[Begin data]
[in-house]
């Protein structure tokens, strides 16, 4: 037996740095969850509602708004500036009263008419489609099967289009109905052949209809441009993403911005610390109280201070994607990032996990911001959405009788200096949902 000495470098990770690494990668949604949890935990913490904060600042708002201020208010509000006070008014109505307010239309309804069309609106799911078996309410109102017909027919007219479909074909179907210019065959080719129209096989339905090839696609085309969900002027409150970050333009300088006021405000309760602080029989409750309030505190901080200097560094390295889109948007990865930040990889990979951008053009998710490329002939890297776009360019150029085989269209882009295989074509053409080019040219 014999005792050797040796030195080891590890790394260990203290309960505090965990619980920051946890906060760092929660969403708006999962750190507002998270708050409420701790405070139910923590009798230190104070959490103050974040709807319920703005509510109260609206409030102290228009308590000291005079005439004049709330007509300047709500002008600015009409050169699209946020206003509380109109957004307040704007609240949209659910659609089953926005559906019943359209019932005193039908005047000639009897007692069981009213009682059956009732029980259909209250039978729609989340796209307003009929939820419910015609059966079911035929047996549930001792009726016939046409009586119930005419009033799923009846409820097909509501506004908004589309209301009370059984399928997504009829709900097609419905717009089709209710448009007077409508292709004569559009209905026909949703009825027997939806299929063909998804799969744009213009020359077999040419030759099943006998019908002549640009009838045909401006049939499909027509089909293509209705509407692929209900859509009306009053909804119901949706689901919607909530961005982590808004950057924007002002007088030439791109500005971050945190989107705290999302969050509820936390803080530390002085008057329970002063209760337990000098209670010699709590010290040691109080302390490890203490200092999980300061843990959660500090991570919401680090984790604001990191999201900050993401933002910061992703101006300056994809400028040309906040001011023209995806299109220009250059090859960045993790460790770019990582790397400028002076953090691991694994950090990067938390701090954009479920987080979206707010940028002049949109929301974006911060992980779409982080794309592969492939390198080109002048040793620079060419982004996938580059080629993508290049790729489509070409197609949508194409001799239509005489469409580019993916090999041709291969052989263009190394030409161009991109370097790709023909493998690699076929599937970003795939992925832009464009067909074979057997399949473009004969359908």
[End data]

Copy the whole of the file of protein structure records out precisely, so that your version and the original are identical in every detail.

[in-house]
């Protein structure tokens, strides 16, 4: 037996740095969850509602708004500036009263008419489609099967289009109905052949209809441009993403911005610390109280201070994607990032996990911001959405009788200096949902 000495470098990770690494990668949604949890935990913490904060600042708002201020208010509000006070008014109505307010239309309804069309609106799911078996309410109102017909027919007219479909074909179907210019065959080719129209096989339905090839696609085309969900002027409150970050333009300088006021405000309760602080029989409750309030505190901080200097560094390295889109948007990865930040990889990979951008053009998710490329002939890297776009360019150029085989269209882009295989074509053409080019040219 014999005792050797040796030195080891590890790394260990203290309960505090965990619980920051946890906060760092929660969403708006999962750190507002998270708050409420701790405070139910923590009798230190104070959490103050974040709807319920703005509510109260609206409030102290228009308590000291005079005439004049709330007509300047709500002008600015009409050169699209946020206003509380109109957004307040704007609240949209659910659609089953926005559906019943359209019932005193039908005047000639009897007692069981009213009682059956009732029980259909209250039978729609989340796209307003009929939820419910015609059966079911035929047996549930001792009726016939046409009586119930005419009033799923009846409820097909509501506004908004589309209301009370059984399928997504009829709900097609419905717009089709209710448009007077409508292709004569559009209905026909949703009825027997939806299929063909998804799969744009213009020359077999040419030759099943006998019908002549640009009838045909401006049939499909027509089909293509209705509407692929209900859509009306009053909804119901949706689901919607909530961005982590808004950057924007002002007088030439791109500005971050945190989107705290999302969050509820936390803080530390002085008057329970002063209760337990000098209670010699709590010290040691109080302390490890203490200092999980300061843990959660500090991570919401680090984790604001990191999201900050993401933002910061992703101006300056994809400028040309906040001011023209995806299109220009250059090859960045993790460790770019990582790397400028002076953090691991694994950090990067938390701090954009479920987080979206707010940028002049949109929301974006911060992980779409982080794309592969492939390198080109002048040793620079060419982004996938580059080629993508290049790729489509070409197609949508194409001799239509005489469409580019993916090999041709291969052989263009190394030409161009991109370097790709023909493998690699076929599937970003795939992925832009464009067909074979057997399949473009004969359908």